As one of the first actions of the new year, the Trump administration announced a nationwide ban of many popular flavored vaping products. The new regulations are the latest government response to the worrying spike in youth vaping and the recent outbreak of vaping-related injuries and deaths across the country.
The U.S. Food and Drug Administration (FDA), which oversaw the creation of the new policies, will begin enforcing them on February 1. That gives companies 30 days to ensure that they are neither selling illegal vaping products, nor marketing legal products to underage users.
Which Products Are Affected by the 2020 Vaping Ban?
For the purposes of regulation, the FDA includes all vaping devices in the category of products known as electronic nicotine delivery systems, or ENDS. This broad group covers nicotine vaporizers of all kinds, e-cigarettes, cigalikes, e-cigars. In short, anything that delivers aerosolized e-liquid when inhaled is considered an ENDS.
The new ban differentiates between 2 different types of ENDS:
- Cartridge-based: systems that use pre-filled cartridges of e-liquid.
- Open tank: systems that allow consumers and shops to prepare their own e-liquid.
Under the new rules, companies are prohibited from the manufacture, distribution, and sale of flavored cartridge-based ENDS. Tobacco and menthol-flavored cartridges remain legal.
Importantly, the flavor ban does not apply to vaporizers with open tank systems. Adult users of those devices will still be able to purchase e-liquids of varying flavors through proper channels.
Why Did Cartridge-Based Vapes Get Singled Out?
According to the agency’s research, underage vapers overwhelmingly prefer cartridge-based e-cigarettes compared to open tank systems, which are favored by adults who frequent vape shops.
Cartridge-based vapes are small, able to be used discreetly, and easy to conceal. Millions of teachers and parents have been frustrated by the ability of underage users to hide their vaping at school and home.
“As we work to combat the troubling epidemic of youth e-cigarette use,” said FDA Commissioner Stephen M. Hahn in an associated statement, “the enforcement policy we’re issuing today confirms our commitment to dramatically limit children’s access to certain flavored e-cigarette products we know are so appealing to them.”
Menthol Vaping Cartridges Still on the Market
Some public health advocates had hoped for a blanket flavor ban for all e-cigarettes that included menthol.
Erika Sward, a spokeswoman for the American Lung Association, expressed dissatisfaction with the incomplete ban. “Flavors attract kids, and menthol is a flavor,” she told the New York Times. “It really helps to numb the senses and makes the poison go down easier.”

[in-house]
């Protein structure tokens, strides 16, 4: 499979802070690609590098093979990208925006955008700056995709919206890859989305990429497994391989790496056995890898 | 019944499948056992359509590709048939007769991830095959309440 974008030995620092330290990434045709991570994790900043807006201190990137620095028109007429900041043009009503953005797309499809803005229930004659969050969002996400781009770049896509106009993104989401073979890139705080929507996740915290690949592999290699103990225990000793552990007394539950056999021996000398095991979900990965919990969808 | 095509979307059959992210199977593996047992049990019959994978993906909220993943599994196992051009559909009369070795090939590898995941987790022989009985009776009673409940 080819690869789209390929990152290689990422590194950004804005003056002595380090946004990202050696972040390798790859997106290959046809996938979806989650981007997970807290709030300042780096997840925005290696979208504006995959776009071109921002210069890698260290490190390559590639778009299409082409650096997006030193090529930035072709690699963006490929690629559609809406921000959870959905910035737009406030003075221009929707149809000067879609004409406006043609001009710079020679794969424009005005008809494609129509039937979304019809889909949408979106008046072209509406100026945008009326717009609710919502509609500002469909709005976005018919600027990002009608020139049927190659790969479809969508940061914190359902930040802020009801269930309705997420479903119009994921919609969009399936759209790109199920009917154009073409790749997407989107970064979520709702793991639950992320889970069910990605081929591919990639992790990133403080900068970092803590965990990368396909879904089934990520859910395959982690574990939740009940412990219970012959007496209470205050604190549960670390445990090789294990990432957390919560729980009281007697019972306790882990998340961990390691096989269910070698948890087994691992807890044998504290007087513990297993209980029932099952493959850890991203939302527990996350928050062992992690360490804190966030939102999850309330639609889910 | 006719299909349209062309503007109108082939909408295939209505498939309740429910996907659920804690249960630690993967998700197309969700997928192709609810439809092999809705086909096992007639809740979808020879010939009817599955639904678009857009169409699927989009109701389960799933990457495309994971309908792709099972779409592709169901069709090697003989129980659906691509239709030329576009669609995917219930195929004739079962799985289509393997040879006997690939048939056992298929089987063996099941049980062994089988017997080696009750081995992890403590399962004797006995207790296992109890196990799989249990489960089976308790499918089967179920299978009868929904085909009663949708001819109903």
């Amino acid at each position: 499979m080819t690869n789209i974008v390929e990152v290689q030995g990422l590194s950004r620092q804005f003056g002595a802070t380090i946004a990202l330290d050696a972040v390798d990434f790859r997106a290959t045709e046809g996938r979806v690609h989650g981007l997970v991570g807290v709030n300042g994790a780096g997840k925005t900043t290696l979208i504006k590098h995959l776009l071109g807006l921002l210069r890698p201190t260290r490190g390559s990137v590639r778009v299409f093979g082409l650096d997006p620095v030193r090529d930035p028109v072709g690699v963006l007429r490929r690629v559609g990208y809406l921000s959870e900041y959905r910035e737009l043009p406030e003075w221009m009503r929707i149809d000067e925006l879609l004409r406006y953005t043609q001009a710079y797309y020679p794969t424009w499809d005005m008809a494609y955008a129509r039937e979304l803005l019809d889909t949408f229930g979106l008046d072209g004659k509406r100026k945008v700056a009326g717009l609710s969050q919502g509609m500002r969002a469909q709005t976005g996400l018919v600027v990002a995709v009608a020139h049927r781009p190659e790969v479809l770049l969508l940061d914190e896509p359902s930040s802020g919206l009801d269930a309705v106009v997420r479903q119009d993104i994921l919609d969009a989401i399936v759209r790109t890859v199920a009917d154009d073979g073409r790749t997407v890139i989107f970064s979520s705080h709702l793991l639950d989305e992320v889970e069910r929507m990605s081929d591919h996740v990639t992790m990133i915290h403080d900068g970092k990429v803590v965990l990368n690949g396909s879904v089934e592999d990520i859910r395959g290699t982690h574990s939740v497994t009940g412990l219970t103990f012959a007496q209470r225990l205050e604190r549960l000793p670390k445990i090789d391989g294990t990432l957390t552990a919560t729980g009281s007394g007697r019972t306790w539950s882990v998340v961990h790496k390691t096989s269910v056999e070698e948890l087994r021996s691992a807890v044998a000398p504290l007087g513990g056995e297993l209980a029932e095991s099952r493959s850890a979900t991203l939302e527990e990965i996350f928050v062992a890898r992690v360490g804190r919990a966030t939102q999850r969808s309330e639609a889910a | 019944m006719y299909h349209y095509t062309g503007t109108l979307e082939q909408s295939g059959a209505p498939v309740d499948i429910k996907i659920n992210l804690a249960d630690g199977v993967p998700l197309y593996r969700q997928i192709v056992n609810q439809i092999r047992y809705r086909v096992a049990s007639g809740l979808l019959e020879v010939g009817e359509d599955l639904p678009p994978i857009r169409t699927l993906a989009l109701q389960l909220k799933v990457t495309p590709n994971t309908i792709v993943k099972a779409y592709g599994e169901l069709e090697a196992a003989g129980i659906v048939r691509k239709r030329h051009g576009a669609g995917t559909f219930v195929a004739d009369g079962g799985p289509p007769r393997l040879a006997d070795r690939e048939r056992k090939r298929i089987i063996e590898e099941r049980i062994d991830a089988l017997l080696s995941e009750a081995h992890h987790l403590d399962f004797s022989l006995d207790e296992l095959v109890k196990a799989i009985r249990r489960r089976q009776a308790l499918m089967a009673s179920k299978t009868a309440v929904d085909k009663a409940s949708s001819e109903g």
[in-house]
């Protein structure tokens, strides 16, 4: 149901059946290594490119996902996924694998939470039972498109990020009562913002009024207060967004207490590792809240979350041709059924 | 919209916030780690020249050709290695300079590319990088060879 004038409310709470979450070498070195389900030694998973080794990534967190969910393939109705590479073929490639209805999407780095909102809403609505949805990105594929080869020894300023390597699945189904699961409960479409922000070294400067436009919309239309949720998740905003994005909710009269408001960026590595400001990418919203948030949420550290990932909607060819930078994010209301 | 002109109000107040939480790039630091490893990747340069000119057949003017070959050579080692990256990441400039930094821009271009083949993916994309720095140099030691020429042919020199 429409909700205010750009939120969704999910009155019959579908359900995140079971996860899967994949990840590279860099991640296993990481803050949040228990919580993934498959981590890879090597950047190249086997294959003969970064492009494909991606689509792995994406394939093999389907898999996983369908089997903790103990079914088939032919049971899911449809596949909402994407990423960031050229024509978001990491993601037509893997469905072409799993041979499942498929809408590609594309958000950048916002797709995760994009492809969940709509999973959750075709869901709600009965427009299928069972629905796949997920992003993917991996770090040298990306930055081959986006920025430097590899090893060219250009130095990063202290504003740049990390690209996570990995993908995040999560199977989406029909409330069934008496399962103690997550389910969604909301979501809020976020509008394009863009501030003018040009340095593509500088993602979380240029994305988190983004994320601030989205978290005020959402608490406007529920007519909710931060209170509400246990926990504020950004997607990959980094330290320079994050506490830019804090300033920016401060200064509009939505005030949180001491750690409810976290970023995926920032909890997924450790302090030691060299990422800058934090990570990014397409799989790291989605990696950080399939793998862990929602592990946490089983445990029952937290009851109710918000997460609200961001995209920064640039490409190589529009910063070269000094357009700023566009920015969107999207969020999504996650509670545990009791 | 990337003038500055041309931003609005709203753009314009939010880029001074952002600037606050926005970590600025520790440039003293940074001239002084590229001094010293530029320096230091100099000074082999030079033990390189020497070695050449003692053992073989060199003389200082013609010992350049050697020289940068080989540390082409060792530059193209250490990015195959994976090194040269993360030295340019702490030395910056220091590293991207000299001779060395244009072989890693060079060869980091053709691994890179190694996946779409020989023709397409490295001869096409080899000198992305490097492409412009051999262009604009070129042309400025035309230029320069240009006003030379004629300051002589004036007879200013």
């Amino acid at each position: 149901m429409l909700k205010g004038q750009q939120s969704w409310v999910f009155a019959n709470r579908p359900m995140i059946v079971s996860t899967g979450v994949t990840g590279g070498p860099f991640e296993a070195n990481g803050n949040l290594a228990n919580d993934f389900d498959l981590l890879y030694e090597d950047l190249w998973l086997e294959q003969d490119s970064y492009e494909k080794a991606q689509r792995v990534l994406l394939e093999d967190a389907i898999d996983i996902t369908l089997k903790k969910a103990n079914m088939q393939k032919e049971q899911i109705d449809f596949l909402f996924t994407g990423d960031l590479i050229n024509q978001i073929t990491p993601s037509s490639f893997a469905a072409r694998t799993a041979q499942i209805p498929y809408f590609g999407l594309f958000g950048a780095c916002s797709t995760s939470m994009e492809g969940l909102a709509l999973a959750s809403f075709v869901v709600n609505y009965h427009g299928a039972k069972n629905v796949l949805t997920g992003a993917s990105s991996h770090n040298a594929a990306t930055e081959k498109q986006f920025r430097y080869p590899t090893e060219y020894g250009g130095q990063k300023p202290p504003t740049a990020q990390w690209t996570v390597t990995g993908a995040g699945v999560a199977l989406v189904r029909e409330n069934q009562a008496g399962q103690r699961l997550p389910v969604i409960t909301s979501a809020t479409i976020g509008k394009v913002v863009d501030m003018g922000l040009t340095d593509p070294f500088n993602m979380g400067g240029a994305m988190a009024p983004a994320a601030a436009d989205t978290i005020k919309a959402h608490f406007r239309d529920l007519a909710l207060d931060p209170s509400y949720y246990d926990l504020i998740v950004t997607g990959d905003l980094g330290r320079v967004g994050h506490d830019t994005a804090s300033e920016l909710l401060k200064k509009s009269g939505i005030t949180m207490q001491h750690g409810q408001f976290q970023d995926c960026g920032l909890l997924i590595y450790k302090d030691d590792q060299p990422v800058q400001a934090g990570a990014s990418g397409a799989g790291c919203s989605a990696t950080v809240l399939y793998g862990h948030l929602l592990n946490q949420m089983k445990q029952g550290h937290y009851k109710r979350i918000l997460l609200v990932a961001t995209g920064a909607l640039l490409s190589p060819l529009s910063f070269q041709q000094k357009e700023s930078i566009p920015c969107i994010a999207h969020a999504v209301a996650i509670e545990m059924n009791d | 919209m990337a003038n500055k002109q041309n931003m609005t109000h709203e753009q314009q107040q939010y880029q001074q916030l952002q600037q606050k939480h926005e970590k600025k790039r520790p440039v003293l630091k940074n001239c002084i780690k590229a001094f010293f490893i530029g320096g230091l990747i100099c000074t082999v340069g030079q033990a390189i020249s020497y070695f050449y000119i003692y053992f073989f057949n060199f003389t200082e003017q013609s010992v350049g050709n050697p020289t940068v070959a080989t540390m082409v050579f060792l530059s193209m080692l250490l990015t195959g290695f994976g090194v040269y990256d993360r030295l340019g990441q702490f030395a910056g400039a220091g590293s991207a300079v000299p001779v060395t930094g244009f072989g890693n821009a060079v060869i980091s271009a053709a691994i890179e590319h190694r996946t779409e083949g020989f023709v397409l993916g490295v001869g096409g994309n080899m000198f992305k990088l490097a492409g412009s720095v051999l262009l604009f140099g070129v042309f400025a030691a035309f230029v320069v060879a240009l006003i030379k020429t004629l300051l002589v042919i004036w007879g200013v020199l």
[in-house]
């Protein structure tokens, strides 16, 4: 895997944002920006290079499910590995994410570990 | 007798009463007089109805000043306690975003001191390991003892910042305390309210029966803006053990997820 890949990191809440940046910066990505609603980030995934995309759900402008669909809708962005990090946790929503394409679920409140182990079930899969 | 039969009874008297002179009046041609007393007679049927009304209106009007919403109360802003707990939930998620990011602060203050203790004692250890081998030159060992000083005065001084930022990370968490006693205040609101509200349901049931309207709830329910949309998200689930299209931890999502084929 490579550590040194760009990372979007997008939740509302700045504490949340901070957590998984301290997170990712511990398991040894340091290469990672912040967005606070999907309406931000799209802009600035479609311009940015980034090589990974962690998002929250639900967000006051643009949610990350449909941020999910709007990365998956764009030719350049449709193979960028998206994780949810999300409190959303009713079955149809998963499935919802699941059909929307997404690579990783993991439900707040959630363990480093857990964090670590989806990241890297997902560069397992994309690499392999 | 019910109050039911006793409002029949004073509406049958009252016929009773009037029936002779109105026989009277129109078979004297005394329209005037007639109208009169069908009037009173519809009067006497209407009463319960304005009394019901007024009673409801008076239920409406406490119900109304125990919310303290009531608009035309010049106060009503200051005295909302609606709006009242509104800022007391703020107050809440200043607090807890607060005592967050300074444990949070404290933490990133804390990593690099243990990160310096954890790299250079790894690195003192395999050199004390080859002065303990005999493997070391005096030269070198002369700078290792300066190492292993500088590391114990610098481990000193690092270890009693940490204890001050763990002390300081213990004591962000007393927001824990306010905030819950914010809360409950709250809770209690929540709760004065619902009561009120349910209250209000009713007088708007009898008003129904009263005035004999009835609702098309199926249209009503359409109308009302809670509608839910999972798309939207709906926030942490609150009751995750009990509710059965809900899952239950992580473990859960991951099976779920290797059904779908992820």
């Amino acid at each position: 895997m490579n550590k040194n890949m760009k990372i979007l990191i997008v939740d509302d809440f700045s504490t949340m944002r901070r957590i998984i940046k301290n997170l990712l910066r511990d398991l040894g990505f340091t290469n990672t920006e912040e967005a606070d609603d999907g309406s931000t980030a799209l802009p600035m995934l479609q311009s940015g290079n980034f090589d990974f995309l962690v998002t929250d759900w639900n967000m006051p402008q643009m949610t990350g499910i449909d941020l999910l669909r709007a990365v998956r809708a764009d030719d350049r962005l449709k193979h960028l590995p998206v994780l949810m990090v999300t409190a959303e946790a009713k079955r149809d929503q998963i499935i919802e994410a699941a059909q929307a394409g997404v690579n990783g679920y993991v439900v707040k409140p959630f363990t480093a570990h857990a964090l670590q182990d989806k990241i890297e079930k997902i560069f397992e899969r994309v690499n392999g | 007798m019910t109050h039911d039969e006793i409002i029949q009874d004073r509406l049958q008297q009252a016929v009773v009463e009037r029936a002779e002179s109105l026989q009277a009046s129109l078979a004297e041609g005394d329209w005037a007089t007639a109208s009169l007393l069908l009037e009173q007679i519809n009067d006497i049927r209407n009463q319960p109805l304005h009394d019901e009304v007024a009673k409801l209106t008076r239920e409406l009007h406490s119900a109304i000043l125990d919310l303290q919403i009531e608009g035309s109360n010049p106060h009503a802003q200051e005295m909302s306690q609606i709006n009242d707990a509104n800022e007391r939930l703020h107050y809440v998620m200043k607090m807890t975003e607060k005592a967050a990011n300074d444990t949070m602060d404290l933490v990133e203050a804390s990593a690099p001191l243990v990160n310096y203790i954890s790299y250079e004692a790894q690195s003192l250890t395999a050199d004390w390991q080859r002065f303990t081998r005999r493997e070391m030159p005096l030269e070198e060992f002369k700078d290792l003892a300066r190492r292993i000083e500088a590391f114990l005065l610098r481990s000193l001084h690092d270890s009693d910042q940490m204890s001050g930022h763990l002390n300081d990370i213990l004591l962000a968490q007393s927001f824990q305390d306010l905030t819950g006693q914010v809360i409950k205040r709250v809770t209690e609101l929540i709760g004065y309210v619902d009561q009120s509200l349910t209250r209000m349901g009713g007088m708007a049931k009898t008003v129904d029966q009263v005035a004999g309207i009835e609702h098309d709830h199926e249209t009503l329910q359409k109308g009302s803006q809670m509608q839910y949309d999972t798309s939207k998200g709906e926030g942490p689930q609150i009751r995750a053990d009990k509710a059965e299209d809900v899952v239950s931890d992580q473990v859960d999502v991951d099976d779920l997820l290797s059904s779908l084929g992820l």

On the other side, the vaping industry says that a total flavor ban would destroy the small businesses that have emerged to support a legal vaping market. Flavor restrictions of any kind, they argue, get in the way of adult consumers who are using the more palatable flavors to quit traditional smoking.
This flavor debate has been going on since e-cigarettes first hit the market, but it came to a head last year amidst the unprecedented surge in underage usage and the emergence of a nationwide vaping illness, which killed 57 people and injured more than 2,500 across the nation.
Does the New Vaping Ban Strike a Healthy Balance?
Commissioner Hahn pitched the latest set of rules from the FDA as a working compromise based on the best available science. It is known that youth addiction to nicotine affects brain development and carries other major, life-long health consequences. This has to be weighed against any claims that ENDS can help smokers quit. Hahn said:
“We believe this policy balances the urgency with which we must address the public health threat of youth use of e-cigarette products with the potential role that e-cigarettes may play in helping adult smokers transition completely away from combustible tobacco to a potentially less risky form of nicotine delivery.”
Right now, the lifetime health risks of ENDS are barely understood. They may help adult smokers quit, but the scientific data isn’t there yet. Popular products like JUUL have only been on the market for several years. Little serious research was done by ENDS manufacturers, and the results coming out now raise alarms.
Last week, researchers from Harvard published a study that said e-cigarette products made by JUUL were contaminated with a microbial toxin that can cause long-term lung damage. The study was the latest in a string of findings from universities and hospitals that are trying to figure out the risks of products millions of kids are already using.
FDA Message to Big Vape: Test Your Products if You Want to Keep Selling Them
Moving forward, companies will have to submit scientific data with the agency about their product’s safety, risks, and public health impact. They have until May 12 of this year to get such premarket applications to the FDA, or manufacturers risk a series of escalating enforcement actions.
“We will not stand idly by as this crisis among America’s youth grows and evolves,” said Alex Azar, U.S. Secretary of Health and Human Services. “We will continue monitoring the situation and take further actions as necessary.”